Tuesday, February 18, 2014
By Tommy Howard
By the time you read this in the print edition of the Georgetown Times, Santee Electric Cooperative hopes to have electricity restored for many more of its member-customers in Georgetown and nearby counties.
Spokesman Adrel Langley told the Times around mid-day Monday that some 500 additional linemen were working overtime to restore power.
South Carolina Gov. Nikki Haley termed Winter Storm Pax “devastating.”
At its peak, Santee Electric Cooperative had 44,226 members affected by the storm.
At noon Monday, 3,102 customers in Georgetown County still did not have power. The other three counties in the service area were also seriously affected: 4,073 in Williamsburg, 2,947 in Clarendon and 3,894 in Florence.
As the day progressed, the numbers fluctuated. But with additional manpower on the job the number of people without power should improve.
One of the big challenges the utility faces is missing wire.
“We go out to put the lines back up and they are gone,” Langley said.
As for how much line is missing, “We have not begun to even caluclate those numbers. We just know there’s a significant cutback.”
“We have all available personnel working the outage,” she said.
Some people have complained that the Georgetown and several other offices are closed. That’s because the people who normally work there are helping in the main office in Kingstree to answer phones and schedule materials and personnel.
Bills are not being sent out right now, she continued.
“We have suspended penalties and cutbacks” for late payments, she said. All employees are focussed on helping restore power.
One of the concerns raised with co-op workers is whether people are being billed for electricity while their homes are without power.
It’s like a water spigot, she explained. When you turn the handle, water flows into the sink. When you turn the water off, no water passes through the pipes.
In the same way, if the power is cut off from the storm the electric meter is not running, “so no one is being charged for power” in that situation.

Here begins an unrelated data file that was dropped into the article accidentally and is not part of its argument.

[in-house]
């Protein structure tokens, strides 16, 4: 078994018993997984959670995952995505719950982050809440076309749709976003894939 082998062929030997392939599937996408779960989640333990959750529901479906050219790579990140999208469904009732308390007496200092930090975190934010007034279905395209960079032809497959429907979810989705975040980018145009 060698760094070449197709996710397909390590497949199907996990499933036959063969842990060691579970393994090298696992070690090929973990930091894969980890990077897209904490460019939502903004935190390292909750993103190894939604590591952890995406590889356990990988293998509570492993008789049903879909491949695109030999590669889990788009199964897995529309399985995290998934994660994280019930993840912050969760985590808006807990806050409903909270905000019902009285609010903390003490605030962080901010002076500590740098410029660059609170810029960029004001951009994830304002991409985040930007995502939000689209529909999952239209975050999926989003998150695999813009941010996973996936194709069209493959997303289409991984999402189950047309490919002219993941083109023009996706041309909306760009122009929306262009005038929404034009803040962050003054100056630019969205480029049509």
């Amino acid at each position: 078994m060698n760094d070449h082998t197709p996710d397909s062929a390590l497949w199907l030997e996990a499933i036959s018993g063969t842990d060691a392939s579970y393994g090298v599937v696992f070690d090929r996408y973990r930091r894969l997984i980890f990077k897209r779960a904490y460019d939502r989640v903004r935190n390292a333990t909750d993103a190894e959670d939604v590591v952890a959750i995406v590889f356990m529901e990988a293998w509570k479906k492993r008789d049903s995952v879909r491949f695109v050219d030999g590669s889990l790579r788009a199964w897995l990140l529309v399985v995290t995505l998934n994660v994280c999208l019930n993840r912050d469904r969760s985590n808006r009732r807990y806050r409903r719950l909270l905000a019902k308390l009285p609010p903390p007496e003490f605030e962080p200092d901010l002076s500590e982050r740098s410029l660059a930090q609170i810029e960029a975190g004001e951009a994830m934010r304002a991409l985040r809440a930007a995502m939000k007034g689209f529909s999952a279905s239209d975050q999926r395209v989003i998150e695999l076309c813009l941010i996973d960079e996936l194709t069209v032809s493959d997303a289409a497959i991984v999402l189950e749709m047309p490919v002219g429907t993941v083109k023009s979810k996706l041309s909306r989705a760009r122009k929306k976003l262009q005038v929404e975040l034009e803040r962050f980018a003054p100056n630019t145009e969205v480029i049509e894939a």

Santee Electric Cooperative serves rural areas of the state, and not an urban area.
As a comparison, in cities like Charleston and Columbia, there may be 1,800 customers per mile of line. In Georgetown, Williamsburg, Clarendon and Florence counties there are 5,000 miles of line. That works out to just seven member-customers per mile.
And with such a spread-out territory, a seemingly small thing impacts the effort.
“We had one guy working who was hit by a car. He has a broken leg.” That impacts the work.
With the line missing, the men who are out may have to make an extra trip to bring new line to replace what is no longer there, Langley said.
“Two of our guys had to go to the emergency room for other reasons.” Even with three people out, that affects the timing for power restoration.
A heart-warming experience many of the linemen have experienced is when members of the community bring the men lunch. The thoughtfulness is appreciated, and it also saves travel time for the crews.
The men aren’t simply working overtime, she said. They’re working double shifts, even. Some work 17 or 18 hours at a stretch, and then go home to their families in a dark house with no power, either.
“They want to get the job finished,” so they put in the extra hours.
“We know we have members who are extremely anxious to see their lights come back on,” said Floyd Keels, president and CEO of Santee Electric Cooperative. “We certainly understand their frustration and ant them to know that every employee at Santee Electric is working — in some way— to help restore power for everyone.
For a wide swath of South Carolina, including the territory served by Santee Electric, the 2014 winter
storm delivered as much damage to power systems as Hurricane Hugo in 1989. At the height of the storm, more than 350,000 people in South Carolina did not have electricity.
“State officials, from Gov. Haley on down, have worked every day to provide us every help we’ve requested,” says Keels. “We now hope to have most power restored no later than Friday.”
Linemen from seven states are working to assist the Santee Electric crews.
Hampering efforts to restore power are geography and terrain. Santee Electric comprises one of the largest geographic territories of any electric co-op East of the Mississippi River. SEC provides power to some of the state’s most rural areas. Low-lying wetlands, swamps and dense forests are all impediments for line crews
working in the field.
Even though district offices are closed for normal business, drive thru windows may be used to report
outages beginning Tuesday morning and members can reach a representative of Santee Electric
Cooperative at the following toll free numbers:
Consumers can also keep up with the latest information by going to the SEC’s website at
“I want all of our members to know we take this process personally,” said Keels. “Many of our own employees and their families are still without power. All I can ask is that you please be as patient as possible and understand we won’t stop working until the power is back on.”
South Strand News is pleased to offer readers the enhanced ability to comment on stories. We expect our readers to engage in lively, yet civil discourse. We do not edit user submitted statements and we cannot promise that readers will not occasionally find offensive or inaccurate comments posted in the comments area. Responsibility for the statements posted lies with the person submitting the comment, not South Strand News.